3 Issues During Pregnancy That Demand Emergency Care

As early as possible during your pregnancy, ensure you can contact your health provider whenever there is a troubling issue. Your health provider can familiarize you with warning signs that may require emergency care. Talking with your doctor at St. Michael’s Elite Hospital will also enable you to identify some signs and symptoms of pregnancy that should not make you worry about your health and the baby. Subsequently, below are some common pregnancy complications that should make you call your doctor immediately.

  1. Bleeding

Often if you are bleeding heavily, have intense pain in the stomach, experience cramps associated with menstruation, and feel like fainting between the first and 13th week of pregnancy, you may have an ectopic pregnancy. Also called extrauterine pregnancy, an ectopic pregnancy occurs due to the attachment of fertilized egg outside the womb (uterus). The bleeding occurs because an ectopic pregnancy grows large enough to rupture your fallopian tube. You will need urgent surgery to repair your ruptured reproductive organ to avoid bleeding to death.

You may also have an unusual level of bleeding when pregnant, which may indicate a miscarriage. That can happen anywhere from the first to the early stages of the second trimester.

In the third trimester, abdominal discomfort, pain, and bleeding may be due to placental abruption. Placental abruption is a premature separation of the placenta from your womb or uterus, which can be dangerous to you and your baby.

  1. Intense nausea and vomiting

According to research published in the National Library of Medicine, 70%-80% of pregnant women experience morning sickness.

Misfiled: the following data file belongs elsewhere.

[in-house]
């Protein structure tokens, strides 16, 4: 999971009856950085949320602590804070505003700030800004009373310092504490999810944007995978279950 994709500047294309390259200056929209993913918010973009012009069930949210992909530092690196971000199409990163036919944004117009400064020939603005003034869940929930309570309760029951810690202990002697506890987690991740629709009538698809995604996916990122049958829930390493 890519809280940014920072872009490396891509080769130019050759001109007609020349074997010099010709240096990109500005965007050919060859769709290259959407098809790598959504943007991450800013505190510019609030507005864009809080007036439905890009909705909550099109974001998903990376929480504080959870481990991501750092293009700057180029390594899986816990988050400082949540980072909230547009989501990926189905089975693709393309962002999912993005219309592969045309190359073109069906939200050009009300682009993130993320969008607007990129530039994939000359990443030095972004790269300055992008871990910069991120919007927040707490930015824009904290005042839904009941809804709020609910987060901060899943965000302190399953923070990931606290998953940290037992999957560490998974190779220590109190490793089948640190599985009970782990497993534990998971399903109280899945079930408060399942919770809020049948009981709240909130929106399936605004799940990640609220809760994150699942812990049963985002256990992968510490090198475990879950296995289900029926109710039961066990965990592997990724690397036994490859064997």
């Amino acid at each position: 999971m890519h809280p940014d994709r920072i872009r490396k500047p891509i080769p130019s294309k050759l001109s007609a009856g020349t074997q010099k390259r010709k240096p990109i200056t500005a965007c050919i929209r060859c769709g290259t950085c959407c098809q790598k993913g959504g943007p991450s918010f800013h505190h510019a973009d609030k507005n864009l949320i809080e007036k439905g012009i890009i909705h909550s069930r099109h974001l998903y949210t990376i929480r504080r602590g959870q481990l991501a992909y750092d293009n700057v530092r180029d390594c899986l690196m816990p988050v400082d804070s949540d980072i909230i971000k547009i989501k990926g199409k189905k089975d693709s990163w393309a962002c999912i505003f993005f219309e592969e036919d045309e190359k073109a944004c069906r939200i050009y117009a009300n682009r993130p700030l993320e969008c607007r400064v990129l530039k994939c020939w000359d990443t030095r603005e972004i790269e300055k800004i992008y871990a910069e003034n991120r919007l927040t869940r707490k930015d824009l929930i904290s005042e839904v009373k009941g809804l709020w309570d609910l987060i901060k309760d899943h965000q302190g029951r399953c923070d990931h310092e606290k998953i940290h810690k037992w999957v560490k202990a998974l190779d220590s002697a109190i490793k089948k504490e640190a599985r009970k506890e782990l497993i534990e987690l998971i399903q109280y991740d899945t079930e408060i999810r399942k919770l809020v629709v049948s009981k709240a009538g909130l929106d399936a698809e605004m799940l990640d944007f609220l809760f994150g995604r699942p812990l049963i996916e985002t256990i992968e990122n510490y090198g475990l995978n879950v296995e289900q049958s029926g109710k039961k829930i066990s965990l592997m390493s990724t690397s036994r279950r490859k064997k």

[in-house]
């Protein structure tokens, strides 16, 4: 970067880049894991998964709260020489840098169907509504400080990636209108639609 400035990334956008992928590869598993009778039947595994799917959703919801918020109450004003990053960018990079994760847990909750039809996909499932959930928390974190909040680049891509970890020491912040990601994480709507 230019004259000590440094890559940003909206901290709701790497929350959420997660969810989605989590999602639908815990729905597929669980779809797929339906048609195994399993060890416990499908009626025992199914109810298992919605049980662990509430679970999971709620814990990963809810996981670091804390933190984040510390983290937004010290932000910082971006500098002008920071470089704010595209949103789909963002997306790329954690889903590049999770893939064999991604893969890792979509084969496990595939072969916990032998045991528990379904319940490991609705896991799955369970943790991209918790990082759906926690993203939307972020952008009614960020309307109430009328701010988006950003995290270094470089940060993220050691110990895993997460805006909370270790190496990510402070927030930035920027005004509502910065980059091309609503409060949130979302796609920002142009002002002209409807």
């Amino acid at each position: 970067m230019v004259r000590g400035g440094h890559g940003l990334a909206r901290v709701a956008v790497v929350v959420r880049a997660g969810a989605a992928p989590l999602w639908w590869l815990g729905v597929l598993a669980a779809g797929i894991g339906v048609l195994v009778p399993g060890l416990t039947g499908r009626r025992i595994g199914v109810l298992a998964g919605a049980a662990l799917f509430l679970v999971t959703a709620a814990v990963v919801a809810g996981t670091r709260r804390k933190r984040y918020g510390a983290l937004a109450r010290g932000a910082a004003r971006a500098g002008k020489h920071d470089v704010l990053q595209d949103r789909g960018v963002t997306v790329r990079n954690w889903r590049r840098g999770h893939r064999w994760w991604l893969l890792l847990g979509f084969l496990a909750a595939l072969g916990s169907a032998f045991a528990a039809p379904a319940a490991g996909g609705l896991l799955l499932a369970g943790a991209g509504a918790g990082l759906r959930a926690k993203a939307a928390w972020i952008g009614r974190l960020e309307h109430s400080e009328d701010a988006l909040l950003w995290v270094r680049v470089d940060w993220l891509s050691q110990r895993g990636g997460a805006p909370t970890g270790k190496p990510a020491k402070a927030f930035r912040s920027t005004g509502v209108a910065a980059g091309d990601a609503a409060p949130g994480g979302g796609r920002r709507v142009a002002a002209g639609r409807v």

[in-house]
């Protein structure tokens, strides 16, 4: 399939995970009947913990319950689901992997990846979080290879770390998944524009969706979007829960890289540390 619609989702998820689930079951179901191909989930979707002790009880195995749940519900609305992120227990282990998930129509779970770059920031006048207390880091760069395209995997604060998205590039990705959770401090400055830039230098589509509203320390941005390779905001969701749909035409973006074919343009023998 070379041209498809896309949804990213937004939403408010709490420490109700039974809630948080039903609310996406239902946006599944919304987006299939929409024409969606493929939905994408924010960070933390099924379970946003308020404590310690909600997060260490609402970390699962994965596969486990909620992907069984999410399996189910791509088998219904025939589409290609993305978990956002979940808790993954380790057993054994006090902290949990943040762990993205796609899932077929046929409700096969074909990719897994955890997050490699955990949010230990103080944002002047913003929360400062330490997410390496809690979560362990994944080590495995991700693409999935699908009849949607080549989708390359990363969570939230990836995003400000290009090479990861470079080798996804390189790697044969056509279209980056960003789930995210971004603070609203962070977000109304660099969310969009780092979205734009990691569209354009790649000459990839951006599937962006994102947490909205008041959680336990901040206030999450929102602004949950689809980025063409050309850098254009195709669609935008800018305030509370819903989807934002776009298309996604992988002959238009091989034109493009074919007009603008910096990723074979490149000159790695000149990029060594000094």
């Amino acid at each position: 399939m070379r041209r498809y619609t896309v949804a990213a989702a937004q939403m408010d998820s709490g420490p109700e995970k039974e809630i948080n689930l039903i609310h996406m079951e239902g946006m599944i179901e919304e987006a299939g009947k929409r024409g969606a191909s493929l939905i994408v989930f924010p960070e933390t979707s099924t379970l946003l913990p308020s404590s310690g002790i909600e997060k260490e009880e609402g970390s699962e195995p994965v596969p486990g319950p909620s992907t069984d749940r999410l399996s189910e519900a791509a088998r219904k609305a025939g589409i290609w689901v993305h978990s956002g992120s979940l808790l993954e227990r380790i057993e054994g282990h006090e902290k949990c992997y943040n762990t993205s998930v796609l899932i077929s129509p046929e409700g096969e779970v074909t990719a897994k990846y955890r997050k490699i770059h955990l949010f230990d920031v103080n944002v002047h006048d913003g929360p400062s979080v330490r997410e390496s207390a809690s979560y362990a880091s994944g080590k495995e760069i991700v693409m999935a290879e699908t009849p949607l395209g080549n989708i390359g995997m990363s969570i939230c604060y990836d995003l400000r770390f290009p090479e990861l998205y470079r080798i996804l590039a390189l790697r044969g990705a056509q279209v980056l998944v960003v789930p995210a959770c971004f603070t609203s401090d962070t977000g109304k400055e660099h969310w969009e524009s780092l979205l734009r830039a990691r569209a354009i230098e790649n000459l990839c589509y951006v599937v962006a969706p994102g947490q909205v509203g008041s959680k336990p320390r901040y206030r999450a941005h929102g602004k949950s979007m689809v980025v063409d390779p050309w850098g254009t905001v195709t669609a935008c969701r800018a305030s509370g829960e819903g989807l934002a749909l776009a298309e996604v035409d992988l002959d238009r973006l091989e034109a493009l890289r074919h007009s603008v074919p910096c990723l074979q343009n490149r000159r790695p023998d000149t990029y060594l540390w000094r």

Various clinical studies suggest that the nausea and vomiting you experience when pregnant may be caused by the effects of a hormone the placenta produces. The hormone is called human chorionic gonadotropin (HCG), and often, your body begins creating it immediately after a fertilized egg attaches to your uterine lining.

Morning sickness usually starts when you are six weeks into your pregnancy and may disappear in the second trimester or last throughout your pregnancy.

However, intense or severe morning sickness may indicate a health issue that can threaten your life and your baby. Extreme levels of morning sickness will make you avoid eating or drinking, which can cause dehydration and a lack of sufficient vital nutrients in the body.

Your doctor can eliminate intense nausea and vomiting through diet changes or prescription medications.

  1. Less baby activity

With time your pregnancy reaches a stage where you can feel regular movement and activity of the baby inside your womb.

However, if you notice that the level of activity or movement has reduced, contact your health provider immediately. The less baby activity may also indicate low or excess amniotic fluid and other physiological distress. Decreased fetal movement may mean you are at high risk of stillbirth.

Sometimes less baby activity should not be a cause of concern. For instance, your baby may be sleeping, you may have less room in the womb as the baby has become bigger, or you are physically active, leading to the baby sleeping constantly. You may also need emergency pregnancy care if you have intense headaches, flu symptoms, and premature labor that can lead to premature birth.